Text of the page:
Lighthouse and Lobsters

by Beth Witten

Lighthouses and lobster shacks dot the idyllic coast of Maine. Known for its abundant outdoor activities and 3,478 miles of coastline, Maine is the northernmost state in the continental United States.

 

 It is dubbed “Vacationland” and a perfect destination for families with varying hobbies.

My first visit to Maine was just this past summer. Naturally, I wanted to go for the lobster. Lobster fresh off the boat may be one of the most succulent culinary experi- ences I have had in my life. The sweet, ten- der taste of steamed lobster with melted butter is how I prefer to enjoy it.

According to recently updated data from the Maine Department of Marine Resources, 2021 was the most valuable year in Maine’s lobster fishery history. At $724,949,426, the landed value for the iconic fishery jumped by 75 percent over 2020, by far the single most significant increase in value, year over year.

The Maine lobster yield is 40 million pounds annually, nearly 90 percent of the nation’s lobster supply. With about 4,500 active lobstermen, lobster fishing is an essential part of the economy of the state of Maine. Hardly a restaurant in Maine doesn’t offer the tasty crustacean on its menu. Think lazy man’s lobster, lobster mac and cheese, and lobster rolls, to name a few.

Our visit to York, Maine, America’s first chartered city in 1641 and located on the southern tip of the state, is where we discovered Off the Boat Lobsters, a family-owned business that offers live and cooked lobsters directly from the fishermen who catch them. OTBL opened in 2009 on their family-owned fishing pier, Sewall’s Brick dock, located on the York River.

What sets this lobster shack apart from its neighboring cohorts is that they steam the lobsters in seawater directly from their location. So my husband, Steve, and I grabbed a couple of cooked, soft-shelled hens (female lobster) and enjoyed a picnic on the balcony of our hotel room at historic Union Bluff overlooking Short Sands beach. A meal that indeed won’t be replicated.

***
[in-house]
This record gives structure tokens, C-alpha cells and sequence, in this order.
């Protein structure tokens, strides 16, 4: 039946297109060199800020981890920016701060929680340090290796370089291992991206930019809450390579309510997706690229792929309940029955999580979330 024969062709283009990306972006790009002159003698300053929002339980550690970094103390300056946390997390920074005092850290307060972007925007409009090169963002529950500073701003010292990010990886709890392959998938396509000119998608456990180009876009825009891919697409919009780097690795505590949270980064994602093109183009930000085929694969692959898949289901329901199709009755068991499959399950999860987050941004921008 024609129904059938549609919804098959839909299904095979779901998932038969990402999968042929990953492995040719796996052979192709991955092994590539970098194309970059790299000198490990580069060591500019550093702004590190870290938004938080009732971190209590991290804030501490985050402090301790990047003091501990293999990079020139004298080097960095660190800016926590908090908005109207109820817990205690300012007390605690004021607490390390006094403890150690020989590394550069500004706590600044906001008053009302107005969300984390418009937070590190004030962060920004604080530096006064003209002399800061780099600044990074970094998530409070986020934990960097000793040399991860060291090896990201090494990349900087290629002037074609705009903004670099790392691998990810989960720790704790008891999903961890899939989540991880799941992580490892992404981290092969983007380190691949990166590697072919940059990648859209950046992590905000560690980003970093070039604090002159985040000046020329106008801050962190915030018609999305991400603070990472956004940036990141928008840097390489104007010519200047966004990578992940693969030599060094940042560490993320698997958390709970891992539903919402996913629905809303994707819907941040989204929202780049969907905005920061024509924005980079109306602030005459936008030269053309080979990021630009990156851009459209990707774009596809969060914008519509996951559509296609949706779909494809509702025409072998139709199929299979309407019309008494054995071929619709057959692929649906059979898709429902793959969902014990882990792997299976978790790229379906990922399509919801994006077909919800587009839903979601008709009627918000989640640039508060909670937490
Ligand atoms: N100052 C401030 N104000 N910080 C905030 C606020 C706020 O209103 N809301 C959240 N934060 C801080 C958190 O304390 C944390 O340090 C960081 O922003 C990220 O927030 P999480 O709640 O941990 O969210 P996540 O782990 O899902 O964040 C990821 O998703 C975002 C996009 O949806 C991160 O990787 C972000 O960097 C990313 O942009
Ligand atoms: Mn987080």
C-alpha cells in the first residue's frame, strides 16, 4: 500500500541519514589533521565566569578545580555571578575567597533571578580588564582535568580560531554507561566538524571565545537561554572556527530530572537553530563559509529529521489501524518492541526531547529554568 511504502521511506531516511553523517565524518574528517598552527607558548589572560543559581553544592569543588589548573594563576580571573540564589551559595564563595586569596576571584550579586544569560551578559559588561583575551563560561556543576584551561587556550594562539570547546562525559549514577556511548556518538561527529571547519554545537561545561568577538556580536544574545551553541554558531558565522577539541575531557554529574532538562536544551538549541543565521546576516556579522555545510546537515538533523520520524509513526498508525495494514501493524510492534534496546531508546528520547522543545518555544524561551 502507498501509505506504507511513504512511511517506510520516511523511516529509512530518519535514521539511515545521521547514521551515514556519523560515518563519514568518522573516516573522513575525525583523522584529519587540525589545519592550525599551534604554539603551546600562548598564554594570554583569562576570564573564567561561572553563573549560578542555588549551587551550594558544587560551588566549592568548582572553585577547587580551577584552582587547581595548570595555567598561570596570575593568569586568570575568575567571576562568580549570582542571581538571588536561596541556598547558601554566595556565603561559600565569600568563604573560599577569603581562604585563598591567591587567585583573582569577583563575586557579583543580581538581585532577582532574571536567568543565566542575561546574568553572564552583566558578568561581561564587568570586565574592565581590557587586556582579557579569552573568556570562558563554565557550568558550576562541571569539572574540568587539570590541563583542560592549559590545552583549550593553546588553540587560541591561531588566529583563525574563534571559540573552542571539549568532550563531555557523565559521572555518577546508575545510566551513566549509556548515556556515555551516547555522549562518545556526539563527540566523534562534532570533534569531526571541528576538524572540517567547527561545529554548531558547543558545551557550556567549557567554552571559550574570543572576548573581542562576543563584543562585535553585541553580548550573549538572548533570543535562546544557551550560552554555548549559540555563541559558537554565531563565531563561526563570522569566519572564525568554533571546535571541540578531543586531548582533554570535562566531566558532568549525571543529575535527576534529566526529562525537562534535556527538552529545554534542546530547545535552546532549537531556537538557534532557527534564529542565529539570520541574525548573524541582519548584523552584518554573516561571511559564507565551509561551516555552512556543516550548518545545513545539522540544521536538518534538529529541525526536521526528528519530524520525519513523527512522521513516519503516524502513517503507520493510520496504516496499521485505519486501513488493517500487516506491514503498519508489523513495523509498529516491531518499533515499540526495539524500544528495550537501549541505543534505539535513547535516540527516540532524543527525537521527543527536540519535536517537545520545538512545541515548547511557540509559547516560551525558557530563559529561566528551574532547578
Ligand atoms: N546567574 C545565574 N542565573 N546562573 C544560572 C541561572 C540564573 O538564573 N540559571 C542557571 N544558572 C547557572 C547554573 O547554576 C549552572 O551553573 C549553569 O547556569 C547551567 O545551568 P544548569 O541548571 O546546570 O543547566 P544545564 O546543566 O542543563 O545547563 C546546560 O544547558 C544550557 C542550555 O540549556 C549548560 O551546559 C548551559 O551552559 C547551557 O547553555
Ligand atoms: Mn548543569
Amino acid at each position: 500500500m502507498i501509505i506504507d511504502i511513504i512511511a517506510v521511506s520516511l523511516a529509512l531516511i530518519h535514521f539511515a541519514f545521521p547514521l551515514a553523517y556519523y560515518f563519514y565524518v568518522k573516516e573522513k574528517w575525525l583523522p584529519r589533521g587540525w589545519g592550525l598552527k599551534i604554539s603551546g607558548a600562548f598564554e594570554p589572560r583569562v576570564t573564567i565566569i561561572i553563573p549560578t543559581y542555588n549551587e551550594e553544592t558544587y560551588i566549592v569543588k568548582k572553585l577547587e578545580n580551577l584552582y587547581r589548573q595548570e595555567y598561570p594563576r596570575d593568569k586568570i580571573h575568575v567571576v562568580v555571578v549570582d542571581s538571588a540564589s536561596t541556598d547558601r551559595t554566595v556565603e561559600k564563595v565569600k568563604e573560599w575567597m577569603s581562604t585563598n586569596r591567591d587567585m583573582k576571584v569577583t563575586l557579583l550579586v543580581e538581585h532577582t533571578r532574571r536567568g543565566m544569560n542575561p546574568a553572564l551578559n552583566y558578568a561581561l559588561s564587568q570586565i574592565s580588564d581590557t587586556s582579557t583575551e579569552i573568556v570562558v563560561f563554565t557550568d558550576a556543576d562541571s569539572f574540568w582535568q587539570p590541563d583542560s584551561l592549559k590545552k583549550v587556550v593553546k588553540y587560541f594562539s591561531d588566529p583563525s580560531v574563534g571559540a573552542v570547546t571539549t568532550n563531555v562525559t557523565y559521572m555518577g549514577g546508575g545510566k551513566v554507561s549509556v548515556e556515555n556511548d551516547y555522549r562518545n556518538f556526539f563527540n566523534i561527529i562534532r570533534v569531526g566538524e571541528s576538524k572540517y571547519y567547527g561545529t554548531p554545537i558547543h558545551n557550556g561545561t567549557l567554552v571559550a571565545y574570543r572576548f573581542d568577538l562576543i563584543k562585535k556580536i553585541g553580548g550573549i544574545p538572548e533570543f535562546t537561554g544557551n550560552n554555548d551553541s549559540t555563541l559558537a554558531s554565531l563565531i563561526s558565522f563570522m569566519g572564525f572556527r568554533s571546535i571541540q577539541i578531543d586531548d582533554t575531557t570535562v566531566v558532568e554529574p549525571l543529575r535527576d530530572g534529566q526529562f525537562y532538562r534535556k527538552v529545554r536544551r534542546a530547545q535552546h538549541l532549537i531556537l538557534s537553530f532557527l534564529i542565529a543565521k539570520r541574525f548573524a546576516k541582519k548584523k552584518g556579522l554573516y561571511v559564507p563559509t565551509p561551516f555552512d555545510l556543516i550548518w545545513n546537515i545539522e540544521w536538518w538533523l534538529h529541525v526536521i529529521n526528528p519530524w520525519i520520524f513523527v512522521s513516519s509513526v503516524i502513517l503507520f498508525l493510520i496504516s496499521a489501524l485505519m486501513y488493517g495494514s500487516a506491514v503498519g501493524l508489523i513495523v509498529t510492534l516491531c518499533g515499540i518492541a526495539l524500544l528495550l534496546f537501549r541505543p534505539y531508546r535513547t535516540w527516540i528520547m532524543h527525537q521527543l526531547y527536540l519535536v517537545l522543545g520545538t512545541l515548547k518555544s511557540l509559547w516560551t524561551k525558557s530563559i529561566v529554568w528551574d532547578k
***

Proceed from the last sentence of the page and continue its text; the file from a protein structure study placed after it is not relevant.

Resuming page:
When visiting Maine, you will find lobster shacks on every corner along the coastline. Yet, lobster isn’t the only reason to explore Maine. Maine’s maritime history may be reason alone. Maine’s coastline has many deep harbors that could provide anchorage for all the naval fleets in the world.

Maine’s Atlantic coastline is rocky, and coupled with naval fleets traversing the coast, a lighthouse is necessary, 65 to be exact.

We visited the Cape Neddick Light, aka the Nubble Lighthouse, perched on a rocky little “nub” of an island about 100 yards off the coast of York Beach. The lighthouse was home to more than 30 keepers from 1879 to 1987, when it became the last lighthouse in America to be automated.

West Quoddy Head Light is the eastern-most point in the U.S. It has a beautiful candy cane red and white striped tower. Tours are offered during the summer.

 

Maine may seem a distant land from Alabama. However, it is easily accessible by plane, or you may choose to enjoy a cruise with stops in port. We opted to fly into Boston, Mass., and rent a car. We enjoyed the scenic route along historic U.S. Route 1.

Auburn residents Paul and Tracie West recently sailed from Cape Elizabeth, Portland, to Bar Harbor and ports in between. Tracie states, “Our favorite stop was Rockland and Camden. The art galleries were fantastic. The works of James and Andrew Wyeth are located there.

“It was an incredible experience to visit this beautiful part of our country, not to mention we ate lobster every day!”

Additionally, Steve Fleming of Auburn took his family up the coast this past October.

On day six of their trip, they stopped in Portland, Maine. Steve writes, “The foliage is in peak season here. We saw beautiful oceanfront houses, lighthouses, and rocky beaches.”

Popular coastal destinations include Portland, Maine’s biggest city, and considered the #1 destination as it is a central hub of art, history, and food. Bar Harbor, small-town Maine at its finest, ranks second, with access to Acadia National Park (hiking trails that take you to the highest point on the North Atlantic Seaboard), a village-like atmosphere, and picturesque New England homes. Beachgoers will want to explore Kennebunkport, known for its long, flat shorelines and chic boutiques. Finally, for a more relaxed family centric scene, visit Ogunquit and York. A trip to York is not complete without a Goldenrod Kiss, saltwater taffy made as it was in 1896.

The best time for a trip to Maine is likely summer to late fall. If you travel in August, you can catch the Maine Lobster Festival in Rockport or Wild Blueberry Weekend hosted in multiple Maine towns. September, after Labor Day, is a great time to consider going as the crowds are smaller, yet the weather is still balmy. It is also when the fair season kicks off, and you can enjoy the agriculture scene.

Whether you prefer a sunset tour of the islands, hikes along the craggy shore, history tours, art galleries, farmers markets, or are just a lobster enthusiast like me, Maine is a state worth visiting. To help ensure you enjoy all Maine offers, check out visitmaine.net.

(You don’t have to wait until 2023 to enjoy lobster. Area restaurants host holiday specials featuring the cold water crustacean with a glass of bubbly.)